Prevalence of Depression and Anxiety Disorders among Perinatal Teenage Girls Accessing Maternal Child Health Services in Nairobi County, Kenya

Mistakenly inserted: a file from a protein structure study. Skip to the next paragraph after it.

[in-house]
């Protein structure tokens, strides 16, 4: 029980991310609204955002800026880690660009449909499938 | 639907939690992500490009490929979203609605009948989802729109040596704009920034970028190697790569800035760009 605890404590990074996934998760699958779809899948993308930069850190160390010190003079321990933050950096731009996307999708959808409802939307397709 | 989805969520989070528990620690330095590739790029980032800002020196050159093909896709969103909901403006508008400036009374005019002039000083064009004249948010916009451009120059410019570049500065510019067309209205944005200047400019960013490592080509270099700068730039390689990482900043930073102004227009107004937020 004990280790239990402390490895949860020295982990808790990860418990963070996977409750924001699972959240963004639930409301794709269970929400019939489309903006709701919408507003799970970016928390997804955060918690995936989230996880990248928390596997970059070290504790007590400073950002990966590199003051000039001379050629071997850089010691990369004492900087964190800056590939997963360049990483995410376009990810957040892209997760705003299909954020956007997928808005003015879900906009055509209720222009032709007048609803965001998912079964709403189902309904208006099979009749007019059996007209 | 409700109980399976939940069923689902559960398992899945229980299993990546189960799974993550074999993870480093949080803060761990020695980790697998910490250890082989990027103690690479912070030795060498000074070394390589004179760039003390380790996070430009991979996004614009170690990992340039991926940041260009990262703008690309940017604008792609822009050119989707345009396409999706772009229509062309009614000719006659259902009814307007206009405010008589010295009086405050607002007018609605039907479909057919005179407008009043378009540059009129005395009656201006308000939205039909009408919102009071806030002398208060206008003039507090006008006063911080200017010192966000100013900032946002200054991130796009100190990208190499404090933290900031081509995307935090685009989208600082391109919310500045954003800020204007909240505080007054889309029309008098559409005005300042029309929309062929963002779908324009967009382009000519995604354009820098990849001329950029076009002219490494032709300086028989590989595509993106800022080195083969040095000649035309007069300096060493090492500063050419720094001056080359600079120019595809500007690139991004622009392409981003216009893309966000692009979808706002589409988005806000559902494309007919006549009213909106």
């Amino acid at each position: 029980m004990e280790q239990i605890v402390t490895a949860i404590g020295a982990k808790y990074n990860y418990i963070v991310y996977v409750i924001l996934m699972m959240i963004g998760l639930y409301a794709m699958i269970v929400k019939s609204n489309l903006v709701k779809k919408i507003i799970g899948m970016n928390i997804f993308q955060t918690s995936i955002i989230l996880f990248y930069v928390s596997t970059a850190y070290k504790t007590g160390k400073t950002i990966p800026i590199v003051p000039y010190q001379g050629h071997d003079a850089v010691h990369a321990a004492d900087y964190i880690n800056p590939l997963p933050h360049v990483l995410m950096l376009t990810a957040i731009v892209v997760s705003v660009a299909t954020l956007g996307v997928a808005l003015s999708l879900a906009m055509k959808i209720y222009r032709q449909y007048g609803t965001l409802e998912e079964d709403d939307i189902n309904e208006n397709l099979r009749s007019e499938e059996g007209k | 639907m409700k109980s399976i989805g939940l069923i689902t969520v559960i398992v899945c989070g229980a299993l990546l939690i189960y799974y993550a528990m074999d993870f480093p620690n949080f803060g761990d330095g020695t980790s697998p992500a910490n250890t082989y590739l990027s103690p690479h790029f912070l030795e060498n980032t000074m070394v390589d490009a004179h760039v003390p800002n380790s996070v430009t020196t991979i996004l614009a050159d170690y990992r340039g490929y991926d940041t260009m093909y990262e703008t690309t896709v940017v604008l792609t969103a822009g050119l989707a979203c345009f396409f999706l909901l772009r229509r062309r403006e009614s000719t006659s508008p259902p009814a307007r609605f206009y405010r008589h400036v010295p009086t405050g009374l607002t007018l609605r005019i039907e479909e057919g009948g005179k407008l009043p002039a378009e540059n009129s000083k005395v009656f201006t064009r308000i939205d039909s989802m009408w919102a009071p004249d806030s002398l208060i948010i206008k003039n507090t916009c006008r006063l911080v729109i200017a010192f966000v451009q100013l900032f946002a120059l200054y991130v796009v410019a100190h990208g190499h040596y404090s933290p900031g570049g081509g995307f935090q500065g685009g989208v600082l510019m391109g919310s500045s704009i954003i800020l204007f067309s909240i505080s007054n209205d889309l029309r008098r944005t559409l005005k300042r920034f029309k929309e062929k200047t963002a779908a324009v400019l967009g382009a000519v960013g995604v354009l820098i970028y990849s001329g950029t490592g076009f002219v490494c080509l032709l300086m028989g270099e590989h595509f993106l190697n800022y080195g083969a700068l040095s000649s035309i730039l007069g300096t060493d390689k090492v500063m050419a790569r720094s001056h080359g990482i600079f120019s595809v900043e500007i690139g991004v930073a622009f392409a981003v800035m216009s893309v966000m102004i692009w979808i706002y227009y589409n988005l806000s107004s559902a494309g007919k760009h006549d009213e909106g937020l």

Depression and anxiety are categorized as common mental health disorders and the prevalence vary in different contexts. Perinatal teenage girls experience heightened stress levels that could increase the prevalence of depression and anxiety disorders. This study was conducted to determine the prevalence of depression and anxiety disorders among perinatal teenage girls accessing maternal child health services in Nairobi County, Kenya. This was a cross sectional study which involved teenage girls between the age of 10-19 years who were accessing maternal child health (MCH) services during pregnancy and within one-year post-delivery. Non-probability purposive sampling technique was used to identify four health care facilities offering MCH services where the participants were selected purposively. Socio-demographic questionnaire, Beck’s Depression Inventory (BDI) and Beck’s Anxiety Inventory (BAI) tools were utilized in collecting data from a sample of 175 perinatal teenage girls. Data analysis was done by using Statistical Package for Social Sciences SPSS (SPSS®) Version 28. The study established that the prevalence of depression was 70.8% at varying levels of severity: Mild depression was 16.6%, Moderate depression was at 24.0% while severe depression was 30.3%. The prevalence of anxiety was at 33.7% at varying levels as well, moderate anxiety was 26.3% while high anxiety was 7.4%. Depression and anxiety are prevalent during teenage perinatal period and therefore, antenatal, and postnatal teenagers should be screened for depression and intervention provided promptly.
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